Top 10 Facebook luxury marketers of Q1


April 10, 2012
Michael Kors

Major events including Fashion Week and St. Valentine’s Day in addition to the debut of Facebook Timeline positioned the social network as an even more innovative marketing vehicle in the first quarter of 2012.

Retail, fashion, automaker and hotel brands flourished under these new conditions, further positioning Facebook as the leader in social media marketing. Luxury marketers also used the platform to host other marketing initiatives and drove traffic to Twitter, Pinterest, Google+ and brand Web sites.

Here are the best luxury brand Facebook marketers of the first quarter, in alphabetical order.



Burberry – Ever the digital innovator, the new Facebook Timeline feature is being used by storied luxury label including Burberry as a storytelling device for their fanbases.

The new Timeline offers bigger images and an easier-to-navigate interface that dates back however many years a brand wishes, which is perfect for a brand such as Burberry that relies on its heritage as part of its marketing strategy.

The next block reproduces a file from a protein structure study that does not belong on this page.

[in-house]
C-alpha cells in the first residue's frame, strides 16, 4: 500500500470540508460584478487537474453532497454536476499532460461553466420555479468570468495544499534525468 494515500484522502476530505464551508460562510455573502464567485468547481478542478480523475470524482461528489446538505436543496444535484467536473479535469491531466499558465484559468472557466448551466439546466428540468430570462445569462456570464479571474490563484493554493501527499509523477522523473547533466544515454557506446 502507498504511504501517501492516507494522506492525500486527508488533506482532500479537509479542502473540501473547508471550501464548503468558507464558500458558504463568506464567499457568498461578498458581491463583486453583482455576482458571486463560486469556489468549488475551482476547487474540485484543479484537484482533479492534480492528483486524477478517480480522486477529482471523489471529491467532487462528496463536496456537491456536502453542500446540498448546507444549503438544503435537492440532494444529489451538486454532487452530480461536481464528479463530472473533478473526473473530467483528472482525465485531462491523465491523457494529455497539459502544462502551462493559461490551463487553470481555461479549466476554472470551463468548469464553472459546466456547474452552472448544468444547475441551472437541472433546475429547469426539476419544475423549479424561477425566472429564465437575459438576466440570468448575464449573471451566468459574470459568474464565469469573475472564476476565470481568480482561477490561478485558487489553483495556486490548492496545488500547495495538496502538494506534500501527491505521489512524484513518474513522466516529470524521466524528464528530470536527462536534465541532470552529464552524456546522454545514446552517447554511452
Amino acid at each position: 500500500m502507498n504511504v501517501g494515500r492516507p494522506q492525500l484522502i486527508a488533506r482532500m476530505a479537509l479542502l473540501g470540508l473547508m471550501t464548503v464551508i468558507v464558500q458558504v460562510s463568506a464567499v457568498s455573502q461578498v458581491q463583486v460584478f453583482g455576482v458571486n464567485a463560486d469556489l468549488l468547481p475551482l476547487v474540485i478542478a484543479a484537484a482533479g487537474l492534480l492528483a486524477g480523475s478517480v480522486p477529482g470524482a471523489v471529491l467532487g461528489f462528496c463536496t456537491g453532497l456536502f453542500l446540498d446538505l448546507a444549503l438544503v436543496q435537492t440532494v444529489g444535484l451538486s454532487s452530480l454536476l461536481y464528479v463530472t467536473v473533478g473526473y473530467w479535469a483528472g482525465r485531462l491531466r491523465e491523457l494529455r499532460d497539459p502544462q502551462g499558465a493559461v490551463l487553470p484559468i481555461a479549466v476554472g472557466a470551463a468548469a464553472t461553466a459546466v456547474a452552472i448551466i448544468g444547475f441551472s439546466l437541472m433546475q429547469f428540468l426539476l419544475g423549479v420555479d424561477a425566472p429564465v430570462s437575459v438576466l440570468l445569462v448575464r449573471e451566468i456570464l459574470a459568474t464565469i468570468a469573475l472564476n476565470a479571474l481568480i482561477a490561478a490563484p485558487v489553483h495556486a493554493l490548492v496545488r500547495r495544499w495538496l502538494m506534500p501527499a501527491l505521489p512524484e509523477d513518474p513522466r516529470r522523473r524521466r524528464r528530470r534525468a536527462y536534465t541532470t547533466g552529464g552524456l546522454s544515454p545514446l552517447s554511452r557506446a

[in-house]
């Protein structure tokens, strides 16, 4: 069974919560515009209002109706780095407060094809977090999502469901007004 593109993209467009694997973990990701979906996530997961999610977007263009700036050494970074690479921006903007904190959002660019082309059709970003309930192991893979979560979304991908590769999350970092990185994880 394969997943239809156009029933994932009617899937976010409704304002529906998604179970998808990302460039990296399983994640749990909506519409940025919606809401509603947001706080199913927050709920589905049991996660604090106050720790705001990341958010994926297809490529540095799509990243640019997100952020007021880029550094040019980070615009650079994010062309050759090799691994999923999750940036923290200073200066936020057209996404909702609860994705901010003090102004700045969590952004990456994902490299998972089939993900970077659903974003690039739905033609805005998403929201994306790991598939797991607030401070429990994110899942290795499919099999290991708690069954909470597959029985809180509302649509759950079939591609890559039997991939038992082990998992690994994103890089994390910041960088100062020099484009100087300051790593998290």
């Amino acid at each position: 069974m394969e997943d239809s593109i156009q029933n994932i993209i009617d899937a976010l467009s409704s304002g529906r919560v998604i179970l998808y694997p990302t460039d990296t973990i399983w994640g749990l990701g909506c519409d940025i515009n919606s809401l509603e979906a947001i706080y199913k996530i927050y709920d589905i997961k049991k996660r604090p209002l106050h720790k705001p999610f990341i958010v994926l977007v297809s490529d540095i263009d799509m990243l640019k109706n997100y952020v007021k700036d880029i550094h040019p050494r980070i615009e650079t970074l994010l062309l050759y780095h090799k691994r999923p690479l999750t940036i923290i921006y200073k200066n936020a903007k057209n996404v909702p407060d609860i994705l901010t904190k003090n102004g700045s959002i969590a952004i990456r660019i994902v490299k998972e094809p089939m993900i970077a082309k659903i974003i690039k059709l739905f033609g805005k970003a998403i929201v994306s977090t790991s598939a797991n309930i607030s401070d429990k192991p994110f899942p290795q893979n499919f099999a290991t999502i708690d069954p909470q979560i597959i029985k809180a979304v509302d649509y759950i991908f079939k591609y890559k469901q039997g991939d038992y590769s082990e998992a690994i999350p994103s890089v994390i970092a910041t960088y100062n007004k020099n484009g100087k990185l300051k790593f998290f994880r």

Burberry uses it to connect with consumers on a pop-culture level.

For example, it posted a picture of actor Humphrey Bogart wearing a Burberry trenchcoat during the 1942 movie, “Casablanca.”

Consumers can scroll down the Burberry timeline and see various movies where Burberry apparel and accessories were worn.

David Yurman – U.S. jeweler David Yurman used social media to stretch the definition of love and engage with a wider range of consumers during the St. Valentine’s Day season.

David Yurman created a special Facebook tab for the holiday and asked consumers to share a picture of something they love, be it a person, place or thing.

By going outside of the traditional ideas of love between a couple for Valentine’s Day, David Yurman likely tuned in to a larger community than its competitors.

David Yurman’s Valentine’s Day Facebook tab is separated into three sections, two of which promote gift ideas and one that engages consumers through a photo sharing project at